As a matter of fact, one has to get rid of certain misconceptions when it comes to 3D printers: For once, the production with an output 10-20 cm³ per hour is not necessarily fast. Also, the components have to be designed completely from scratch. In addition, printed parts are still individually treated, sanded or polished.
Just pressing the "Print"-button won’t suffice. If 3D printing wants to make the leap into the production scale, the challenges grow along with it: the required longevity and stability is virtually impossible to achieve using printed polymers. Stainless steel, off course, is a different story - but that can no longer be produced "casually" in one's own laboratory, but has to be printed according to CAD templates by specialized service providers.
Vessels from the 3D-Printer
As soon as it is no longer a matter of individual objects, the advantage of additive manufacturing disappears. There are exceptions, with very complex geometries that could not be produced otherwise - or, if vessels are already loaded "as they arise" with reagents. And that's exactly where Prof. Eike Hübner sees great potential. The researcher develops reaction vessels from the printer at the Institute of Organic Chemistry at the Technical University in Clausthal, Germany.
The geometry is suitably designed for use in various measuring devices, explains Hübner. In addition, the reagents are already introduced during printing under inert gas. The vessel is then printed to the end and safely sealed from atmospheric oxygen. The finished cuvette is solvent-resistant and can be heated to temperatures around 100 ° C. Instead of taking samples, reaction and observation take place in a single combined vessel.
The Future has Already Begun
The challenge was not only the requirement to design a printable geometry, but also to ensure compatibility with the laboratory conditions. And of course, disturbances of the measurements by the printing material must be avoided. The scientists in Clausthal are already using printed vessels in their daily work. In the future, laboratories all over the world should be able to download corresponding "blueprints" for their own use. Even further, the vision of incorporating catalysts into the printed material is enough.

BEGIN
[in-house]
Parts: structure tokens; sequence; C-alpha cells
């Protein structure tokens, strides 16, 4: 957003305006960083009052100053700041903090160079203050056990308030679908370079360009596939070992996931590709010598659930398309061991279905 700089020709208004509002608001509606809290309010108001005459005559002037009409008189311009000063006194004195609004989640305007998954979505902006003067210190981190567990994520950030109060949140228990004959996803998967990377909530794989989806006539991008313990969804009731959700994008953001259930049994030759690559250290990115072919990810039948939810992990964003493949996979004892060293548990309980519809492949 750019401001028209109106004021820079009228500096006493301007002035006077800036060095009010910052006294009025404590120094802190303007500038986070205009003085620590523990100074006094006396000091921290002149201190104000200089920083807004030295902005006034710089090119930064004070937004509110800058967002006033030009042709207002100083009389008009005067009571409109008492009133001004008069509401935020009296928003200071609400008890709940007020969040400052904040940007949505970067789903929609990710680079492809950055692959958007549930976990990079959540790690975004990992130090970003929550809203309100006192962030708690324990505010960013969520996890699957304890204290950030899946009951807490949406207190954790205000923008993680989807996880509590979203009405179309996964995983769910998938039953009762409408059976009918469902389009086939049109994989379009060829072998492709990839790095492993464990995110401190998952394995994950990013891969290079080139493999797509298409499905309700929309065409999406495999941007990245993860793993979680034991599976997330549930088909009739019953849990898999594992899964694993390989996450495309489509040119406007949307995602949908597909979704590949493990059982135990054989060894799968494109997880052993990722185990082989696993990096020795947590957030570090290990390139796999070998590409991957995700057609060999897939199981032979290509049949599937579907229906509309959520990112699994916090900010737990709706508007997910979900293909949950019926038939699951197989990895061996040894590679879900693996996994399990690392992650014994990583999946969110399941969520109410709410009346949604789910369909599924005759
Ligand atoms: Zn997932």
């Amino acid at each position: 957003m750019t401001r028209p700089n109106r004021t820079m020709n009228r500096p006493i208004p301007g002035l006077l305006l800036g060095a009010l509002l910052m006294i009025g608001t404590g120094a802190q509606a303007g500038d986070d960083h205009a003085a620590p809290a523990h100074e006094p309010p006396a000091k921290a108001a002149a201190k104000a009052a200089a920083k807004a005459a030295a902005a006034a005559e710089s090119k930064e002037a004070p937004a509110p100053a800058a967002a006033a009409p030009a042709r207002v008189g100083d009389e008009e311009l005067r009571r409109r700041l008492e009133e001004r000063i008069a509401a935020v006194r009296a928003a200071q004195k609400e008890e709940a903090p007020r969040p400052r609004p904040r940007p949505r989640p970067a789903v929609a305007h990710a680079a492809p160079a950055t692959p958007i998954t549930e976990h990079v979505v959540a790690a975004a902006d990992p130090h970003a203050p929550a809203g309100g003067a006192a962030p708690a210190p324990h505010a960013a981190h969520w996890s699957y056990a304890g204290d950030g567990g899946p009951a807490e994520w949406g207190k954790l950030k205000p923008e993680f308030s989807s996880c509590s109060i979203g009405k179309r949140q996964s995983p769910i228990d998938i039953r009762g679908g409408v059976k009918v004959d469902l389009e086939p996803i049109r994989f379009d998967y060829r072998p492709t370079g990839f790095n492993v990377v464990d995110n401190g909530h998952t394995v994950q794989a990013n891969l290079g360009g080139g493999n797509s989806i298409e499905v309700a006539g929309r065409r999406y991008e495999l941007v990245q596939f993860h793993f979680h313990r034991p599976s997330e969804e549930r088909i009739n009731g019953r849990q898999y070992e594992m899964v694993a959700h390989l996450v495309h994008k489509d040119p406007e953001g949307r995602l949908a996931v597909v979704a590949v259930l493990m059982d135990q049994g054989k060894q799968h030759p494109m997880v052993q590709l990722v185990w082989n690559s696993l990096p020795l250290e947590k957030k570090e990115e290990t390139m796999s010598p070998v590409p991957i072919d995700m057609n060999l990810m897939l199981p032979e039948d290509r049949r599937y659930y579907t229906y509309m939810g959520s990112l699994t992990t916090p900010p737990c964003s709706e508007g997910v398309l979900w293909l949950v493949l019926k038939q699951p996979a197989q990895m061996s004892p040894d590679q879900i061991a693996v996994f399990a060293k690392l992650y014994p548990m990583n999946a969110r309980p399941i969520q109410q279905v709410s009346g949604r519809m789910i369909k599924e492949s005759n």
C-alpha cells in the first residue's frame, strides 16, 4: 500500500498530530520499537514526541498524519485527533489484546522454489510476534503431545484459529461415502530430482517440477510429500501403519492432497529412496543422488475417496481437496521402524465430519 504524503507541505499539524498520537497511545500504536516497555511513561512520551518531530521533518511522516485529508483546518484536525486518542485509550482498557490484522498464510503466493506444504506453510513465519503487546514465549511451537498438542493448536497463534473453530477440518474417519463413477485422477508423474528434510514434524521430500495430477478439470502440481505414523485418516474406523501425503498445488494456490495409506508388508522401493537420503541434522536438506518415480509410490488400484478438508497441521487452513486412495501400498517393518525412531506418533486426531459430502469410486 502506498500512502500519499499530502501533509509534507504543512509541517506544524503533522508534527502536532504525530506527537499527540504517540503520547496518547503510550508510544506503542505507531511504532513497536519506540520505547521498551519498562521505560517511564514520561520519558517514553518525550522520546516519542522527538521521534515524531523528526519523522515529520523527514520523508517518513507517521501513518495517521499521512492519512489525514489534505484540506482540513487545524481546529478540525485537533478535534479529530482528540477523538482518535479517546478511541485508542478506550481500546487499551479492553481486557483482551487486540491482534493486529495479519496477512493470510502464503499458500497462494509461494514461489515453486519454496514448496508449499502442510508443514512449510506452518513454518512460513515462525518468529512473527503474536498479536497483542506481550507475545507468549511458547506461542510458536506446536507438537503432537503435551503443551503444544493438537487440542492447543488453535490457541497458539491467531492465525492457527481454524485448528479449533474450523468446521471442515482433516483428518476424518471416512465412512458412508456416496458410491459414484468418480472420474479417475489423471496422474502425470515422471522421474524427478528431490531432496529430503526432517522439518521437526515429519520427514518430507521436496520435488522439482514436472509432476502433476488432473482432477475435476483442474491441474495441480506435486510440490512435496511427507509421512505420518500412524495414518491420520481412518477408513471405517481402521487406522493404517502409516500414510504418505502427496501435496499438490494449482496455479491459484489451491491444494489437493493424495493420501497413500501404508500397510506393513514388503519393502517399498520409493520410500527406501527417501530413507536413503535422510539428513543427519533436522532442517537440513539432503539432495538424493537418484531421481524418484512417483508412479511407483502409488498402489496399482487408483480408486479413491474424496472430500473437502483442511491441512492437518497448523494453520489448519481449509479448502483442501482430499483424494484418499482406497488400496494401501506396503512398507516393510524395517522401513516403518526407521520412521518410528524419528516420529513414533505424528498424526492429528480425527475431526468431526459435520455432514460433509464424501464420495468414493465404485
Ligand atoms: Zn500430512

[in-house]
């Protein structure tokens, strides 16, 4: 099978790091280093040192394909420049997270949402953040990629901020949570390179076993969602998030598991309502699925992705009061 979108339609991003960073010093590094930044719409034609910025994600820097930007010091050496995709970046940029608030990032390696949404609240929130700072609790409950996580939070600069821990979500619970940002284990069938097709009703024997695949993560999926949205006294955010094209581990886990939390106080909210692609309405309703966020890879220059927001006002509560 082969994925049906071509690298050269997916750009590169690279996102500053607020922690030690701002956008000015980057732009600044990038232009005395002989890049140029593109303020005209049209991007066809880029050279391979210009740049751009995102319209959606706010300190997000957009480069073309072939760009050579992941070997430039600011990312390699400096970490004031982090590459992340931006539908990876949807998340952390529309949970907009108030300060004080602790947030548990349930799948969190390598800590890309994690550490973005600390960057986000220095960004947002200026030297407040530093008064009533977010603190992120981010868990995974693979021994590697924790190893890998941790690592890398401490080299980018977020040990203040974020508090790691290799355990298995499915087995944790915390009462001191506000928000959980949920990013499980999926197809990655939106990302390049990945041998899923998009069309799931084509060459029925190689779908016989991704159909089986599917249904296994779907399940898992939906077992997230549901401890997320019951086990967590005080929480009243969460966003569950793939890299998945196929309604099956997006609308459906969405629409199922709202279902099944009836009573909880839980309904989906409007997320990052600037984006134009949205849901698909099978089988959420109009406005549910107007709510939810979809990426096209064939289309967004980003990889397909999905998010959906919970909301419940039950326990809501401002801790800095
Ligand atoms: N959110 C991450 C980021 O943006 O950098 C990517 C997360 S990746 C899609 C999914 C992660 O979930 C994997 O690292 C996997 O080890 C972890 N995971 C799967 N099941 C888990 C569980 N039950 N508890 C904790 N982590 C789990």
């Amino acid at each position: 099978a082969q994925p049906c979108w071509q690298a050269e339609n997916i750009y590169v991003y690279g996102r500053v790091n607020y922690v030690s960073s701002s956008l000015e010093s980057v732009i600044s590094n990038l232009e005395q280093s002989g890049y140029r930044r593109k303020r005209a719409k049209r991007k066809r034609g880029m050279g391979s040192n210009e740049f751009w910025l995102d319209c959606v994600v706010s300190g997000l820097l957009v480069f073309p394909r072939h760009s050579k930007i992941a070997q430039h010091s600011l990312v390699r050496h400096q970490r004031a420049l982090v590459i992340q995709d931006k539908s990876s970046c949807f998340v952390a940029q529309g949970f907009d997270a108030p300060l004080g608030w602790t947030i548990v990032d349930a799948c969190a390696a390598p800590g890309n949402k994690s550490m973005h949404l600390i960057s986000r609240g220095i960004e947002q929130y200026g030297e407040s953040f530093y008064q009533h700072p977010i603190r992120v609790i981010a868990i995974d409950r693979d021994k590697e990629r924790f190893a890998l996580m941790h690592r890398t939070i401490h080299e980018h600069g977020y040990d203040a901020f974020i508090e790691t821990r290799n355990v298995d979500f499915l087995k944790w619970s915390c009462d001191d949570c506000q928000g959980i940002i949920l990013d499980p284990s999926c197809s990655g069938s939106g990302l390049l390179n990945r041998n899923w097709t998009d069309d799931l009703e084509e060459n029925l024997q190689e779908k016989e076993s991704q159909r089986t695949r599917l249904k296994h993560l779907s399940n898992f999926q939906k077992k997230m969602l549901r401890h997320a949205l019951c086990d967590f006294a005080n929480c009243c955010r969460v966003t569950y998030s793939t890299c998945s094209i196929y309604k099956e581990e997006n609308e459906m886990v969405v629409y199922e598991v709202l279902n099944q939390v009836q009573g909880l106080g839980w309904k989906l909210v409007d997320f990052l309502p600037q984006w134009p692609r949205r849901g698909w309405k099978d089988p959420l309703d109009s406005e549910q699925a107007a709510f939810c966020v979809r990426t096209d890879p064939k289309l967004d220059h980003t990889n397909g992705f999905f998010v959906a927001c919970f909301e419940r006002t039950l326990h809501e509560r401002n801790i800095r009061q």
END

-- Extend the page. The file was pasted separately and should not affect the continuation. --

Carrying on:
Enter the 'Elon Musk of 3D-Printing' – and the 'Chemputer'
Prof. Lee Cronin from Glasgow works in a similar direction: The industrious researcher who describes himself as a "control freak on rehab" is considered something to be the Elon Musk of 3D printing. Cronin sometimes dreams publiclly of “breeding” unmanned aircraft in the chemical bath together with Britsh aerospace and defence giant BAE. Until then, the Scotsman uses his "Chemputer" method to produce complete miniature chemical factories in the 3D printer. Several, only a few centimeters "stirred tanks" are connected to reaction cascades and printed as a common object. This makes complex, multi-step reactions possible. Compared to glass, the yield is somewhat lower, but alternative materials are being researched.
Digitizing chemicals: This BAE video shoiws, how drones could be grown in a reaction vessel:
"The 3D printing business only makes sense for companies in market segments in which value creation levels can be skipped," explains Camelot partner Sven Mandewirth. "It is therefore immensely important to examine the targeted market segments precisely in terms of technical feasibility and market potential." An example of this could be the forward integration, as Wacker has carried out for silicone-based workpieces.
The Pill from the Printer: The Potential of Additive Manufacturing for Pharmaceuticals
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